There are more than 21,000 people in a Facebook group called “Bring Back Wet ’n Wild to Las Vegas.” Their posts relate an abiding love for summers gone by, and demand answers regarding its disappearance. Harry Reid might make political hay out of his rival’s role in the demise of the beloved water park.
As the story goes, sometime around 2004, Wet ’n Wild’s landlord, the Archon Corporation (of which GOP candidate Sue Lowden is a principal) decided to end the lease, with the pipe dream of building a 3,250-room “megaresort” on the site just south of the Sahara. Thus began the dismantling of 27 acres devoted for 20 years to fun and flip-flops. (It’s now an asphalt lot for construction equipment.)
I remember when Wet ’n Wild was built. My senior year in high school. There were already a couple of watery attractions in town—the relatively quaint Roulette Rapids and Hydrotubes—but both were quickly dispatched in the same way Walmarts wipe out Piggly Wigglys. Wet ’n Wild was a monster on the horizon. The rides so much ... higher. The promised good times so much ... greater. The curious apostrophe so much ... ungrammaticaler.
Originally touted as a tourist destination, it morphed into a local favorite. A friend was a lifeguard, meaning I got comped into the land of Surf Lagoon, Raging Rapids and the vaguely anti-Semitic-sounding Der Stuka (I was intent on avoiding that one).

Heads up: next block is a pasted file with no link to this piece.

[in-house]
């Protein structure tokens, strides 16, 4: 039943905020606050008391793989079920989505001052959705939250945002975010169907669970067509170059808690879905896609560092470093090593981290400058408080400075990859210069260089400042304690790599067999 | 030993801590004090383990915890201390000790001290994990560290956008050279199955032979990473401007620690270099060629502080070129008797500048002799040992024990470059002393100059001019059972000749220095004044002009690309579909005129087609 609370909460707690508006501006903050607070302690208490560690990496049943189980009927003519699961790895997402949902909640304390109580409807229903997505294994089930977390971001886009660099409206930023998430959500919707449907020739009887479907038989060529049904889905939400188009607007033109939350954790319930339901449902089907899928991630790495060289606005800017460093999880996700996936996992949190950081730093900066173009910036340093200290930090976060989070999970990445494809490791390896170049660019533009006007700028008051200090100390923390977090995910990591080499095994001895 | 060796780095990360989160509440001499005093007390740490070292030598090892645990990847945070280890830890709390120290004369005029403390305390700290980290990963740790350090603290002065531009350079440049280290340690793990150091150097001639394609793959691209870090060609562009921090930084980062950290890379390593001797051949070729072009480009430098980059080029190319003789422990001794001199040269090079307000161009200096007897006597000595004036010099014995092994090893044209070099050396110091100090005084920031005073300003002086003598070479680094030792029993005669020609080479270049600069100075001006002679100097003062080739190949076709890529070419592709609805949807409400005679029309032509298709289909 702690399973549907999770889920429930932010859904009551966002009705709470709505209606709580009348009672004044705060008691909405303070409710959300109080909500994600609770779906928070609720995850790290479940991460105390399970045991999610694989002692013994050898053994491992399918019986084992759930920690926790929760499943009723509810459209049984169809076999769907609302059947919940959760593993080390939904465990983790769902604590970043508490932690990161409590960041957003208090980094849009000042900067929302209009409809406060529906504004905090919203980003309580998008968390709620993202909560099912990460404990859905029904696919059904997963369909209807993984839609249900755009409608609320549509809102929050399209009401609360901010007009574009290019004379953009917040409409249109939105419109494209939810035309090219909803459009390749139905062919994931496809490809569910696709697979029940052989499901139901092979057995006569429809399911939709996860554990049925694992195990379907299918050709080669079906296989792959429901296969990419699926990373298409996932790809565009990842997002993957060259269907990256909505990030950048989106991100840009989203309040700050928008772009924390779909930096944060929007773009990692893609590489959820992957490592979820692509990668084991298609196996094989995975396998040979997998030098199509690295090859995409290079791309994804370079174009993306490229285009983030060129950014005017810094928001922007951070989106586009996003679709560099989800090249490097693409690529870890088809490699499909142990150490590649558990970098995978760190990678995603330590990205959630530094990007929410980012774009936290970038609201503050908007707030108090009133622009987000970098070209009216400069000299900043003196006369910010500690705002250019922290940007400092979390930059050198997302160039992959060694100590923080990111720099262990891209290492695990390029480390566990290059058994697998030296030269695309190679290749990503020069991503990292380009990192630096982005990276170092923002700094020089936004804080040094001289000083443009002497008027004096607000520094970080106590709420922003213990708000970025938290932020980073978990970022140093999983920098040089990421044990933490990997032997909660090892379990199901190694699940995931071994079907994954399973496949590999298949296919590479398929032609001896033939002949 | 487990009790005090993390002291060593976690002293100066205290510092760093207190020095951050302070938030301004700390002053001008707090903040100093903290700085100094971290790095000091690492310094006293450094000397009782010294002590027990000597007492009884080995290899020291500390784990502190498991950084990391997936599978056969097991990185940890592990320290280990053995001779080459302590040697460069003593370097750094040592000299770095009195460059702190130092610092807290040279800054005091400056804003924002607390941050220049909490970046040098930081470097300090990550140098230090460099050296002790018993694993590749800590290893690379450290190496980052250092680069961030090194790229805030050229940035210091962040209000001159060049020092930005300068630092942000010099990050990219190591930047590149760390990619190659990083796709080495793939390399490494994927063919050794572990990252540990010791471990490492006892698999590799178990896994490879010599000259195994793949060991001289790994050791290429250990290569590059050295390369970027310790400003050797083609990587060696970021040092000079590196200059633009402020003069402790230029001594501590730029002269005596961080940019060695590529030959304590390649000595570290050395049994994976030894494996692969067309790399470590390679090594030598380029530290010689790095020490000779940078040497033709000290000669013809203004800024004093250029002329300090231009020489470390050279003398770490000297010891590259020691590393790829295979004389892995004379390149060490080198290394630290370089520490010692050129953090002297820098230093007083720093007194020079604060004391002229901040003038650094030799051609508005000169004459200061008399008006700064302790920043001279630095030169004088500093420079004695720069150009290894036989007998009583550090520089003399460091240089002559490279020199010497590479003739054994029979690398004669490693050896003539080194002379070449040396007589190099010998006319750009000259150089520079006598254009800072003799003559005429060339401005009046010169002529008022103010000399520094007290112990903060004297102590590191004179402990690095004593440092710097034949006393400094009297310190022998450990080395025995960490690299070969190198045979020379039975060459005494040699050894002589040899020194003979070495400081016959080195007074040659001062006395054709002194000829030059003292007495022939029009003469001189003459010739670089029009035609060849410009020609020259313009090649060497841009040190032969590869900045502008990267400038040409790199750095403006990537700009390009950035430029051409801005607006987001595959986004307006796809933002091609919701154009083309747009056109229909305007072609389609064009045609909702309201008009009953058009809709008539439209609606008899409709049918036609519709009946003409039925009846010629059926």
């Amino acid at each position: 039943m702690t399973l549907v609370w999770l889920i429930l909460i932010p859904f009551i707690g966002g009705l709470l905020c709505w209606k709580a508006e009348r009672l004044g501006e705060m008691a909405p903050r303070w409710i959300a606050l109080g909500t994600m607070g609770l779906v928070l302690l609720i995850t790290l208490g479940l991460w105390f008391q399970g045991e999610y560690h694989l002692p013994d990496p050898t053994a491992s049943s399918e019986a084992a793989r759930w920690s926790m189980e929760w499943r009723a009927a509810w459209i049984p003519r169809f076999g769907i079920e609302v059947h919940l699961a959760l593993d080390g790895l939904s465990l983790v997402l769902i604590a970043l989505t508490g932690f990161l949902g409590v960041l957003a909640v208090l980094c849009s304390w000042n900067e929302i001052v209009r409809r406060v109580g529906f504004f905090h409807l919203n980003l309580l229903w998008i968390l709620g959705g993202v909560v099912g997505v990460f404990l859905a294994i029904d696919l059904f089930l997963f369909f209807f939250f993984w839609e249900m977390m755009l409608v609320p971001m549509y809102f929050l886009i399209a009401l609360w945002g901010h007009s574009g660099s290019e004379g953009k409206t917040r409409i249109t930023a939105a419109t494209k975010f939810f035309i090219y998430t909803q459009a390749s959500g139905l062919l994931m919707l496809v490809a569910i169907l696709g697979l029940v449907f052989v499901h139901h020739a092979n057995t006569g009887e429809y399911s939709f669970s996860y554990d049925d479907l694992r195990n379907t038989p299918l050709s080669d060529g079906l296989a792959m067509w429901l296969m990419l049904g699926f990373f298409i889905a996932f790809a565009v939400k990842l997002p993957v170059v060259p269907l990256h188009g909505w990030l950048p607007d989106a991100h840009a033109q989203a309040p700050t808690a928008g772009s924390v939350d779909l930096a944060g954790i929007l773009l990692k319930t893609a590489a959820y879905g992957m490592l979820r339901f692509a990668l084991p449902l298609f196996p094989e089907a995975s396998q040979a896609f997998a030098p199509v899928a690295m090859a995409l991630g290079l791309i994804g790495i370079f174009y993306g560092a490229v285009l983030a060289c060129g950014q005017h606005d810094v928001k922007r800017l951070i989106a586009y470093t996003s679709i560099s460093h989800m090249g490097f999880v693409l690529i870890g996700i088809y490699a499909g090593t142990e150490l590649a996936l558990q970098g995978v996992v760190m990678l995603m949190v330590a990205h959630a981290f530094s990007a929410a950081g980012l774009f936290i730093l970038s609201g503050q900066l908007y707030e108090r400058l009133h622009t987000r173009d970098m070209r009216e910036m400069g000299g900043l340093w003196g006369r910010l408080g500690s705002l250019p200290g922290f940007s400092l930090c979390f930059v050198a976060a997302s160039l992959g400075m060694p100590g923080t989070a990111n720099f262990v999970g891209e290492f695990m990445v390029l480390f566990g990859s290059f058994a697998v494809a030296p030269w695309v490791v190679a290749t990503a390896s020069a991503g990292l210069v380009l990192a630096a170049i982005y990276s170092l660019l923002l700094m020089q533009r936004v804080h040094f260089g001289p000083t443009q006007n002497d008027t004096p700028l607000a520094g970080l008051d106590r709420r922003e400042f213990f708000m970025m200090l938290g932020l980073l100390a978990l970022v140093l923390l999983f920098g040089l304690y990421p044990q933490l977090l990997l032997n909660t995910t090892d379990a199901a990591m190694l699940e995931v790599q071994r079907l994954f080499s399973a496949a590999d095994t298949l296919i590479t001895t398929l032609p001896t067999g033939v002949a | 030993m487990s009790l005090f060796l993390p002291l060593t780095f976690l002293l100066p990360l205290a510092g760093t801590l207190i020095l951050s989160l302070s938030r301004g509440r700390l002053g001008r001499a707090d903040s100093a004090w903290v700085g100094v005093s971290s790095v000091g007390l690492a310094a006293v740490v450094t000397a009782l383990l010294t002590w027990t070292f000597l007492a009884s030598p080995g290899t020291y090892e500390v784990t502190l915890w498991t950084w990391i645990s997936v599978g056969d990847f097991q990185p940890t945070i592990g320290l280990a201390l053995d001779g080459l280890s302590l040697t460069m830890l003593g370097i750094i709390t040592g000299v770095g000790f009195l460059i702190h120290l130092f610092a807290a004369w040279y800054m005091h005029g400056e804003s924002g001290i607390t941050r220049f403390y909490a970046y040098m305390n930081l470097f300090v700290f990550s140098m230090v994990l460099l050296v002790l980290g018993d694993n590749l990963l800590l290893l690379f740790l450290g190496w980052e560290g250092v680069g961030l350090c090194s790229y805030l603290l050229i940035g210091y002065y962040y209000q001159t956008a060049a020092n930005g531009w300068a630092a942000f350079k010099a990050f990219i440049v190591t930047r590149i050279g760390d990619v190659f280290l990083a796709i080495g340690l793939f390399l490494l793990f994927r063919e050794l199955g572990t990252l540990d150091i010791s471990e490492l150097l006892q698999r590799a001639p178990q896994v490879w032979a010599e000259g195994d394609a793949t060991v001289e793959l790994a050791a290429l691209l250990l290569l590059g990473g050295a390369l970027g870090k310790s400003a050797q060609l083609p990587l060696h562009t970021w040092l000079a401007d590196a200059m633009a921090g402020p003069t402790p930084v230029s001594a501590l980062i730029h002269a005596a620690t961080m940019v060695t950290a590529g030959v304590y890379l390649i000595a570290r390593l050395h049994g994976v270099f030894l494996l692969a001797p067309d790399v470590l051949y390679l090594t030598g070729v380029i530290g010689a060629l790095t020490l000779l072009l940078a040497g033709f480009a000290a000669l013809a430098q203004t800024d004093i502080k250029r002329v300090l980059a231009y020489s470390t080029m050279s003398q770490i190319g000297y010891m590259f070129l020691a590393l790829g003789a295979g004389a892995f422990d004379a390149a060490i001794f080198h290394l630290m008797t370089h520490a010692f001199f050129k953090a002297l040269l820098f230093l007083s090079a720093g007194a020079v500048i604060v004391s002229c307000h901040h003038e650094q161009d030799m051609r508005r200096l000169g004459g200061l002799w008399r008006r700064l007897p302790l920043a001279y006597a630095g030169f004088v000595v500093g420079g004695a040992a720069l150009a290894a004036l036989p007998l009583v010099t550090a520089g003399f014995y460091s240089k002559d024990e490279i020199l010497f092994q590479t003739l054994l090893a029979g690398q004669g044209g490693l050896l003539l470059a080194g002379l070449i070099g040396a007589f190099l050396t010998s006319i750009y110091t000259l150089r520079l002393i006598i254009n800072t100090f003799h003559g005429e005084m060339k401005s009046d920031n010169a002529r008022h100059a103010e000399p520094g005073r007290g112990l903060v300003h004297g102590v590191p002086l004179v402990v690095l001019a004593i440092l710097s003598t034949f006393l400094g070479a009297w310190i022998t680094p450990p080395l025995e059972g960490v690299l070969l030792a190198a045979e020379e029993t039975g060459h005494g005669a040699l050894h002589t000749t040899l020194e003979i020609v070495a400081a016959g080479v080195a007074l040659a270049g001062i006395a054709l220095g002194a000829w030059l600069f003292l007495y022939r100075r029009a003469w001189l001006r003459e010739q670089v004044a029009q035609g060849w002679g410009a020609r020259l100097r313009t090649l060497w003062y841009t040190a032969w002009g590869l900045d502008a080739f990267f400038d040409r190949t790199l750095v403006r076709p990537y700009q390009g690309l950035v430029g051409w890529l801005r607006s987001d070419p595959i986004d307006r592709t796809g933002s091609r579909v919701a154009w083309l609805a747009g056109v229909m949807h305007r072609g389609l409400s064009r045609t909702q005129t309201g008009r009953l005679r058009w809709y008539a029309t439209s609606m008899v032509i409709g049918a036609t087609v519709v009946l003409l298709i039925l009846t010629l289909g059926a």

Oh, the smells (hot dogs, chlorine, foot fungus), sounds (incessant little-kid screaming, hits of the ’80s), sights (anti-sexy, sexy red lifeguard one-piece bikinis, the clock on top of the Sahara like a countdown to how much time was left to “hook up” with girls our age).
For those of us with one toe in college, Wet ’n Wild was a last dip in childhood—unbridled amusement, cool waters in summer sweat and a pickup spot rolled into one sprawling paean to aquatic (mis)adventure. It was a place where harassment of fat tourists floating slowly down the lazy river and face-firsters who’d lose their trunks down the steeper slides was tacitly endorsed.
The only time I dared attempt the 76-foot Der Stuka, I hummed the song “Helter Skelter” as I rounded the seemingly interminable steps into the sky. At the top of the slide, I stopped and turned and looked out at my city, as though I was for that one moment the king of what I surveyed. And then with arms crossed over my chest, I headed for the bottom.
But now it’s done. The sights, sounds and seasonal jobs (sometimes more than 600 each summer) are all gone. The no-brainer of a refreshing respite from the pounding reality of the desert life, a gathering place for local youths, a monument of swirling nostalgia to be handed down from the preceding generation, now floats down the lazy river. You know, the river where supposed progress is a better bet than anything to foster a sense of community amongst the kids who someday will be charged with maintaining the city. That is, if they all don’t just move away when they can. Ah, if only that was a real political issue …